Not Holi, In Bengal We Have ‘Dol’: Here’s What You Need To Know
From the legend of Krishna to Basant Utsav – all you need to know about Bengal’s Dol Yatra.
It’s that time of the year again, when for an entire day (or more in some parts of the country) you can legit walk around with outrageous colours on your face and no one is going to bat an eyelid.
While “Bura na mano Holi hai” has been the rallying cry for shops screaming discounts and men who think this is the perfect time to “legitimately” harass women (*eyeroll*), in some places, like Bengal, Assam and Tripura, for example, the festival isn’t called Holi. It’s called “Dol Yatra” or “Dol Purnima”, popularly shortened to just “Dol”.
Now Dol is usually celebrated a day before Holi in these parts of the country. No, it’s not because “What Bengal thinks today, the world thinks tomorrow”. Please to keep parochial snobbery in check. But mostly because the legends around both these festivals – Holi and Dol – are quite different.
Too caught up to read the whole story? Listen to it here:
The Legends of Krishna & Prahlad
Holi is based on the legend of Prahlad, while Dol revolves around Krishna and Radha; both Krishna and Prahlad, incidentally, are considered to be incarnations of Lord Vishnu.
The legend of Dol begins the day after a full-moon night in the Bengali month of Phalgun, when delectable mangoes and the asoka tree were in full bloom; when the landscape of the Vrindavan was a bright scarlet, courtesy the plumes of the palash tree.
On that day, while Radha and her sakhis were playing around a swing, Lord Krishna smeared her face with “Phag” or powdered colours. (This is believed to be the first time that Krishna expressed his love for Radha.) The two were then carried in a colourful palanquin around the city to celebrate the moment.
“Dol” means swing and “Yatra” means journey. Hence the name of the festival. It is also the last festival in the Bengali calendar.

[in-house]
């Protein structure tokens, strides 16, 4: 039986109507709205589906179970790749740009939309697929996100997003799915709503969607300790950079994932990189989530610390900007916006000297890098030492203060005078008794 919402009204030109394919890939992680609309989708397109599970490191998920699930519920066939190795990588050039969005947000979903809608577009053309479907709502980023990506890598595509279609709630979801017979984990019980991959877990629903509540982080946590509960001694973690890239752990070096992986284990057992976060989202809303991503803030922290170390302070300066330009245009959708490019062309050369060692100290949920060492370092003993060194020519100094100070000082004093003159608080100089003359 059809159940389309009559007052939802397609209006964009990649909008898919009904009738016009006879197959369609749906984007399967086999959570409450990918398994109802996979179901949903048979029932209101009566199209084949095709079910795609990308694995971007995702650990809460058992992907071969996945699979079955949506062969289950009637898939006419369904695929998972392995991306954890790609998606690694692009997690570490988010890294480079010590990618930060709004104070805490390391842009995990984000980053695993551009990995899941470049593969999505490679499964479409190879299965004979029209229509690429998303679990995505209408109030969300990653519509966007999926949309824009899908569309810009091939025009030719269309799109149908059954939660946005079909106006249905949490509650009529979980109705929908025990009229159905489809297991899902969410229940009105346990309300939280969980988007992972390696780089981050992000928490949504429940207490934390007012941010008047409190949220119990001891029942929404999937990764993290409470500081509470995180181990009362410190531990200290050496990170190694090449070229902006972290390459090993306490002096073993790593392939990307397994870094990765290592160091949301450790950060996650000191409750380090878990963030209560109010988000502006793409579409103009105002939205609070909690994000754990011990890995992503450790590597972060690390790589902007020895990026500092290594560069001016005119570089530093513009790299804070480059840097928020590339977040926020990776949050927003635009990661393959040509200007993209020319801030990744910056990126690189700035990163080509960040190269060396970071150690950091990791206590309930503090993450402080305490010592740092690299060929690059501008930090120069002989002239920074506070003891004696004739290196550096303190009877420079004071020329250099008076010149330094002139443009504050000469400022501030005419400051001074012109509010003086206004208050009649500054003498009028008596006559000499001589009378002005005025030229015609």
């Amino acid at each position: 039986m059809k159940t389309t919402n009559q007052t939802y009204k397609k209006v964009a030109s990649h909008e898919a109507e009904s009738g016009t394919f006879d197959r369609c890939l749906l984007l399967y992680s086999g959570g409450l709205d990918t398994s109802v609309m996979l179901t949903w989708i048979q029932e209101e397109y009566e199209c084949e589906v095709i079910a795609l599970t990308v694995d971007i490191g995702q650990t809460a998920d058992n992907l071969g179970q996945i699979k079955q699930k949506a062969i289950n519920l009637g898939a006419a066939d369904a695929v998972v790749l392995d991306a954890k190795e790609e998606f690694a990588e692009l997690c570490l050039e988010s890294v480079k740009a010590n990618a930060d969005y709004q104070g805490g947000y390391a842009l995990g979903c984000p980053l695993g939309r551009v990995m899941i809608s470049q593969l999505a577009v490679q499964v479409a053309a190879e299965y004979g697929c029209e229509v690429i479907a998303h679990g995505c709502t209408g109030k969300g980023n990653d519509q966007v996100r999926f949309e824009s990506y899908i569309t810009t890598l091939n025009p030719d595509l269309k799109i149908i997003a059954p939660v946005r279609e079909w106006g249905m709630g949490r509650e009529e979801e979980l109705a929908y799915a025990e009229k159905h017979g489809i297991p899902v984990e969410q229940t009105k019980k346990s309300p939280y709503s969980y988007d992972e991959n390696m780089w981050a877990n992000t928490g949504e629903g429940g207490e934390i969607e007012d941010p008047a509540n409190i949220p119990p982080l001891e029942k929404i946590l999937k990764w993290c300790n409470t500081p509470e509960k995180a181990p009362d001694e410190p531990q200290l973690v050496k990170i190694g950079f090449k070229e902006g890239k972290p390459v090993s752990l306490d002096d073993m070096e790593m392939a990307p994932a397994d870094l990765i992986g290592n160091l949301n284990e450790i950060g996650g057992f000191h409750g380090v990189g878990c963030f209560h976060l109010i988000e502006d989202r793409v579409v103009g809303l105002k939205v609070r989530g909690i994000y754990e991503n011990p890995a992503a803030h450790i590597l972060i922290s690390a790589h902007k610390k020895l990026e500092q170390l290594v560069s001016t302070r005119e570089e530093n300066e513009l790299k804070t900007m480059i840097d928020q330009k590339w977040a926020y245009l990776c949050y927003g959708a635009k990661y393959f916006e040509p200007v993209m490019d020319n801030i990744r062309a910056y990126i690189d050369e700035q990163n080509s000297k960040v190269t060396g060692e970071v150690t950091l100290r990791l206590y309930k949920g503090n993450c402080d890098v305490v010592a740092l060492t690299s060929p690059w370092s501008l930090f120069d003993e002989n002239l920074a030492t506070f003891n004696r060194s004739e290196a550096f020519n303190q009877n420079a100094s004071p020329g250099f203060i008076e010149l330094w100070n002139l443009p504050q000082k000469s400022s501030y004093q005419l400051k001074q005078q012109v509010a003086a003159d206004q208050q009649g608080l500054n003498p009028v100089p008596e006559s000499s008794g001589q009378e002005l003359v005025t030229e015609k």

Compare this to the Holi legend, centered around Holika and her nephew Prahlad, the devout son of demon king Hirannakashipu.
To kill Prahlad, Holika – who had supernatural powers – hatched a plan to jump into a fire with him. She wanted to use her powers to save herself, while Prahlad was supposed to perish. However, Holika’s powers failed because of her “evil” intentions and she burnt to death, while Prahlad came out unscathed. Holi, therefore, celebrates the triumph of good over evil, while Dol celebrates the power of love.
Basanta Utsav: Celebrating The Advent of Spring
Unlike in other parts of India, where the celebration of Holi is deeply rooted in mythology, Dol in Bengal is also about the celebration of the spring season – the last season in the Bengali year and also the beginning of the harvest season. An economy based on rabi crops, spring has always been the season of “gain” in eastern India and is therefore celebrated with vigour.
The tradition of Basant Utsav was started by Rabindranath Tagore at the Visva Bharati University in Santiniketan. Colours were made from the differently coloured flowers by students and teachers in what has since evolved as one of the largest Holi celebrations in the country.
Dol in these parts is, thus, not just a religious festival, but also a festival of nature which is celebrated with gusto – even by the non-Hindu tribal communities of the state.
Rabindra Sangeet & Baul Music – the Different Forms of Celebration
In many parts of Bengal, Dol is still celebrated by placing idols of Krishna and Radha in ornately decorated palanquins and carrying them around town. Some people take turns to swing the palanquin, while everyone else sings and dances around it. There’s, of course, a lot of abir (powdered colour) that is played with.
In Santiniketan’s Visva Bharati, the Basanta Utsav has now expanded to attract thousands of people each year. The onset of the season of colours is celebrated with equally colourful music, dance and a lot of safe colour-smearing. Liquid colours are not allowed at the Basanta Utsav.
Students and professors, decked in yellow and with ornaments made of the local shimul flower, take to the streets in a customary procession called the prabhat pheri. This is a followed by a huge cultural programme complete with Rabindra Sangeet, Baul music and lots of striking dance and poetry performances.
In the Purulia district of West Bengal, folk dance forms find their place in Dol celebration at a three-day annual festival. Dance forms like Chhauu, Darbari, Natua and Jhumur find their place at this festival, as do songs by the state’s bhoboghure (wandering) bauls.
The festival is organised by the villagers in the district as a form of sustaining themselves and their culture.
Bengal celebrates Dol on 1 March 2018 this year. Happy Dol to you!
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